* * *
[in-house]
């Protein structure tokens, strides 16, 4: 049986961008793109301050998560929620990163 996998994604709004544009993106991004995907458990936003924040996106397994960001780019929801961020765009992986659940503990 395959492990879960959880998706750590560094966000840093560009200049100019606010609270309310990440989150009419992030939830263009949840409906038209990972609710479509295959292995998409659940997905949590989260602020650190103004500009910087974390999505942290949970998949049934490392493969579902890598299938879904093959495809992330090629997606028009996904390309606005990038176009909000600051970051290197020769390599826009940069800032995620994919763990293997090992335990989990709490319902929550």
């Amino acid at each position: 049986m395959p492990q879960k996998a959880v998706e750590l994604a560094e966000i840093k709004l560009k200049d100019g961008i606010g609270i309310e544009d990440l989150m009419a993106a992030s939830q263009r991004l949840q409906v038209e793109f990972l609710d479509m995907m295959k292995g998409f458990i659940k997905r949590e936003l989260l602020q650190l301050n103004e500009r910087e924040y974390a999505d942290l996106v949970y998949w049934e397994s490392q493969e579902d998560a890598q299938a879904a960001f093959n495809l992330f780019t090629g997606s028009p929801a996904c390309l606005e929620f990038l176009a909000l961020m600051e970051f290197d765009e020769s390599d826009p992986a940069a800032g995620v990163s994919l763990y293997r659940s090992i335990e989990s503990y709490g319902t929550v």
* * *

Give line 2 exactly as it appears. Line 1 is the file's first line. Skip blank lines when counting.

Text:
């Protein structure tokens, strides 16, 4: 049986961008793109301050998560929620990163 996998994604709004544009993106991004995907458990936003924040996106397994960001780019929801961020765009992986659940503990 395959492990879960959880998706750590560094966000840093560009200049100019606010609270309310990440989150009419992030939830263009949840409906038209990972609710479509295959292995998409659940997905949590989260602020650190103004500009910087974390999505942290949970998949049934490392493969579902890598299938879904093959495809992330090629997606028009996904390309606005990038176009909000600051970051290197020769390599826009940069800032995620994919763990293997090992335990989990709490319902929550």